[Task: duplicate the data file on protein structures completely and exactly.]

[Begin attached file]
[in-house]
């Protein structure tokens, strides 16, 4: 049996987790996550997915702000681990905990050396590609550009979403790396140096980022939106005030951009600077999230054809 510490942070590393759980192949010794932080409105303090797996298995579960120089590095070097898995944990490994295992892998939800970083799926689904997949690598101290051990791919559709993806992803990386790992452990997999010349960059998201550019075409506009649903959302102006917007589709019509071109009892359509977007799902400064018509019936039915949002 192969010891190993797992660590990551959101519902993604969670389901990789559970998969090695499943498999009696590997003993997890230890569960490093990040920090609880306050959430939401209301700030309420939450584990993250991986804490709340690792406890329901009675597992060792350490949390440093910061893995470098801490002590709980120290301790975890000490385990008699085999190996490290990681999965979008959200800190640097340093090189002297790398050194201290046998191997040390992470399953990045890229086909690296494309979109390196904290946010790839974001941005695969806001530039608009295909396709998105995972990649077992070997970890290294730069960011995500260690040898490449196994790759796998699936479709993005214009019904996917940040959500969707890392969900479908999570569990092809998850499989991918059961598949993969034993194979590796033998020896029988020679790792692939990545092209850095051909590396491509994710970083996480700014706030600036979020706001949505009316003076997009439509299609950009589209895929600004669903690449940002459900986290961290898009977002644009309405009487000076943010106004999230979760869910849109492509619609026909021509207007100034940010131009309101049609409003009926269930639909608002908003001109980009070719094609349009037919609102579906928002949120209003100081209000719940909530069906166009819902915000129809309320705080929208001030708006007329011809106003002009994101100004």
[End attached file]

[in-house]
């Protein structure tokens, strides 16, 4: 049996987790996550997915702000681990905990050396590609550009979403790396140096980022939106005030951009600077999230054809 510490942070590393759980192949010794932080409105303090797996298995579960120089590095070097898995944990490994295992892998939800970083799926689904997949690598101290051990791919559709993806992803990386790992452990997999010349960059998201550019075409506009649903959302102006917007589709019509071109009892359509977007799902400064018509019936039915949002 192969010891190993797992660590990551959101519902993604969670389901990789559970998969090695499943498999009696590997003993997890230890569960490093990040920090609880306050959430939401209301700030309420939450584990993250991986804490709340690792406890329901009675597992060792350490949390440093910061893995470098801490002590709980120290301790975890000490385990008699085999190996490290990681999965979008959200800190640097340093090189002297790398050194201290046998191997040390992470399953990045890229086909690296494309979109390196904290946010790839974001941005695969806001530039608009295909396709998105995972990649077992070997970890290294730069960011995500260690040898490449196994790759796998699936479709993005214009019904996917940040959500969707890392969900479908999570569990092809998850499989991918059961598949993969034993194979590796033998020896029988020679790792692939990545092209850095051909590396491509994710970083996480700014706030600036979020706001949505009316003076997009439509299609950009589209895929600004669903690449940002459900986290961290898009977002644009309405009487000076943010106004999230979760869910849109492509619609026909021509207007100034940010131009309101049609409003009926269930639909608002908003001109980009070719094609349009037919609102579906928002949120209003100081209000719940909530069906166009819902915000129809309320705080929208001030708006007329011809106003002009994101100004």